15 Feedback is a “gift” Purpose Team Formation Case Logistics Grading
Once you have assembled the building blocks, you will have an opportunity to apply the skills learned and thereby to gain experience in two case competitions, one in-class case presentation, and one internal mini-case. The case competitions will be judged by external consultants and other faculty, as well as Dr. Friga and the TAs. Team Formation Students will work in teams of four to five on the cases. I will assign students to teams with the goal of bringing together diverse skills and backgrounds, thereby enabling students to draw on and learn from each other’s strengths. Each student will be a member of six teams during the semester, two for the two case competitions and one for each of the internal class presentations. Case Logistics For each case competition, you will be given a factual scenario (including some relevant data) and asked to analyze the issue(s) presented in the case and to prepare a presentation with your conclusions and recommendations. The internal class presentations will be based upon the framework content under review that week. Other students, faculty, TAs and guests will evaluate the presentations. Grading For each case, each student will receive both a team and an individual grade. Team grades are based on analysis, slides, and presentation. The individual grade will be based on peer evaluation. Each member of the team will evaluate each of the others based on two criteria: (a) his or her contribution to the team’s analysis and presentation, and (b) his or her teamwork. Your individual grade for each case will be the average of your teammates’ evaluations of you. Dr. Paul N. Friga

16 We seek open and regular communication
Receiving Communication Blackboard will be utilized for course information and announcements, assignment submission, and grade posting. Articles may be posted or sent via . Issuing Communication Dr. Paul N. Friga Work Phone: Mobile: Office Hours: Tues/Thu or by appointment Asst. Laura Edwards Asst. Katherine Barringer T.A. Shawn Brandt T.A. Mike Ferraro Dr. Paul N. Friga

17 The readings are very important
Book: The McKinsey Engagement (2008), Paul Friga Book: Gene Zelazny, Say It With Charts (4th ed. 2001), Gene Zelazny Supplementary readings (access to electronic material will be provided) Gene Zelazny, Say It With Presentations (2006) (“Determine Your Message,” “Craft the Story Line,” “Write the Introduction”) Barbara Minto, The Pyramid Principle 5-17 (1995) (Chapter 1: “Why a Pyramid Structure”) Barbara Minto, Think Your Way to Clear Writing, J. of Mgmt. Consulting, May 1998, at 33-40 Barbara Minto, Think Your Way to Clear Writing (Part Two), J. of Mgmt. Consulting, Nov. 1998, at 45-53 Jon R. Katzenbach & Douglas K. Smith, The Discipline of Teams, Harv. Bus. Rev., July-Aug. 2005, at Mark D. Cannon & Robert Witherspoon, Actionable Feedback: Unlocking the Power of Learning and Performance Improvement, 19 Acad. of Mgmt. Exec. 120 (2005) Joyce S. Osland, et al., Organizational Behavior: An Experiential Approach (7th ed ) Dr. Paul N. Friga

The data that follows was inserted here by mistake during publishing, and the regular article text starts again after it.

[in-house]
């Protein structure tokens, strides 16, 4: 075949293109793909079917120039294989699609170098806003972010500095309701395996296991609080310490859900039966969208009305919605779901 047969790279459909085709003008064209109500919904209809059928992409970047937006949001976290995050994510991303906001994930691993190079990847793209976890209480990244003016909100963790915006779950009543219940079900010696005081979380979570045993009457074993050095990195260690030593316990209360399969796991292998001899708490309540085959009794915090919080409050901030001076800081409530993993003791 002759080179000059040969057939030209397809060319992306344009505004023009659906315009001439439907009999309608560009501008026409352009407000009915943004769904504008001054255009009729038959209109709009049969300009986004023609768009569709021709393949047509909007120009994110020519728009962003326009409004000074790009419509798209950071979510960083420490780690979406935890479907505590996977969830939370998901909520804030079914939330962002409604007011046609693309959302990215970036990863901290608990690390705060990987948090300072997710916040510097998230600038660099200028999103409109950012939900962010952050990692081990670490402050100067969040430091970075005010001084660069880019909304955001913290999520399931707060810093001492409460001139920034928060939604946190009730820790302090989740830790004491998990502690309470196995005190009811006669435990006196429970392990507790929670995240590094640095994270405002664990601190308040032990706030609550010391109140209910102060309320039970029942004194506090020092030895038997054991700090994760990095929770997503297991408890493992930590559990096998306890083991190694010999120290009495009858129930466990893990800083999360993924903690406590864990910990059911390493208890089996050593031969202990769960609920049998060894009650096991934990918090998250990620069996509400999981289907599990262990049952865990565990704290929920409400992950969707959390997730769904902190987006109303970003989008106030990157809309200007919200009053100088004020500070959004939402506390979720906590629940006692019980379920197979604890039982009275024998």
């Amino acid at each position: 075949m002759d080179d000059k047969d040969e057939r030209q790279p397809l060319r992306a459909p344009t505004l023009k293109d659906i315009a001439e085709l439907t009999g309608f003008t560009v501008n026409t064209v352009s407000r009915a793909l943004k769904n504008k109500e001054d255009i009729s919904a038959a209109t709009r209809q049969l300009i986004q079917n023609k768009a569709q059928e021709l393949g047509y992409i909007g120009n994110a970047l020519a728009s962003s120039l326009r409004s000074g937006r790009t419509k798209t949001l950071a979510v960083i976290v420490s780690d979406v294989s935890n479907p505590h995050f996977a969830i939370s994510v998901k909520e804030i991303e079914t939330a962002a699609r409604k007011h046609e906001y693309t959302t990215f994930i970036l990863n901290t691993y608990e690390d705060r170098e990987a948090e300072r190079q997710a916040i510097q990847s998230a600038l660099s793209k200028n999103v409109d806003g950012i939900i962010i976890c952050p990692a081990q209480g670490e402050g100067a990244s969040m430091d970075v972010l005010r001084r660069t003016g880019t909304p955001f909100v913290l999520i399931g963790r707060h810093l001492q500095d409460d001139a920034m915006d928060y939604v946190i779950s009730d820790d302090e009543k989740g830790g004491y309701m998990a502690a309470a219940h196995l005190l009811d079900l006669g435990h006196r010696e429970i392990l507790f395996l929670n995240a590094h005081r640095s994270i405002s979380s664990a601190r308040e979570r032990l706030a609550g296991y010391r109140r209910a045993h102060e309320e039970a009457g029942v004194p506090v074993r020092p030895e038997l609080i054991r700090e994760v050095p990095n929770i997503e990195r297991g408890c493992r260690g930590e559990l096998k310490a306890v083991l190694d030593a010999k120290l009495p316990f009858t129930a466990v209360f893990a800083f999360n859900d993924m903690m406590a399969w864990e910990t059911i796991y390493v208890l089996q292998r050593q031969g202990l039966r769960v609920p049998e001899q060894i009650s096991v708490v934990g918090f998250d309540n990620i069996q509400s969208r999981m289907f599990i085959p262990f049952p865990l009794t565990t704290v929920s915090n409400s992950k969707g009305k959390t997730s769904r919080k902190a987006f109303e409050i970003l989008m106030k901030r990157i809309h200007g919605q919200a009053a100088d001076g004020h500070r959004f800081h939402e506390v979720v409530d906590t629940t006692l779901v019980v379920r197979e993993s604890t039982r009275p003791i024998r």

18 Working with the KFBS Communication Coaches
You may work with a Consultant in the Business Communication Center to refine writing and presentation skills in assignments for this course (excluding the final exam). Consultants work with you to polish your communication skills; they do not proofread, edit, nor generate assignment content for you. Here is a link to the Business Communication Center website where you’ll find hours, appointment availability, and additional information: Dr. Paul N. Friga

19 Our plan for Day 1... Learning Objectives Course Overview
Administration Dr. Paul N. Friga

20 Grading will be on a curve
Grading Activity Points Class Contribution 50 Case Competition #1 Team presentation and analysis – 60 pts. Peer evaluation – 40 pts. 100 Mid-term – Individual Case Slide deck Presentation Mini-Cases – Consulting Frameworks Finance Frameworks – 25 pts. Strategy Frameworks – 25 pts. Operations Frameworks – 25 pts. Marketing Frameworks – 25 pts. Case Competition #2 Peer evaluation pts. Learning Log Total 500 Approximate Distribution Grade Percentage Points A ≥90% ≥450 B 80 – 89% 400 – 449 C 70 – 79% 350 – 379 D 60 – 69.9% 300 – 349 F ≤60% ≤299 I may add pluses and/or minuses to grades on the margins. I will decide whether or not to do so, and if I do so what grades would qualify, only at the end of the semester (after I have an opportunity to look at the distribution of total points by student). I reserve the right to depart from the above scale if I find doing so to be desirable to achieve an appropriate class grade distribution. Dr. Paul N. Friga

21 Attendance Policy Attendance is required for all classes - we don’t have that much time together. In the case of an unavoidable conflict: Tell me in advance Review video from class (available from IT helpdesk) Make up any quizzes and/or assignments Document your understanding of the material covered in class that day Unexcused absences will negatively impact your grade; Each unexcused absence will lower your grade by one half letter grade (1 unexcused absence = A- maximum grade, 2 unexcused absences = B+ maximum grade). Dr. Paul N. Friga

22 Faculty Responsibility Student Responsibility
Upholding KFBS Values Value Faculty Responsibility Student Responsibility Excellence To provide rigorous, meaningful, and relevant course content and deliverables. To adhere to KFBS grading standards for evaluating performance. To seek out and incorporate feedback from students, faculty, and staff regarding course improvements. To deliver timely feedback on assignments. To prepare thoroughly for each class session. To participate actively and constructively in class discussions. Dr. Paul N. Friga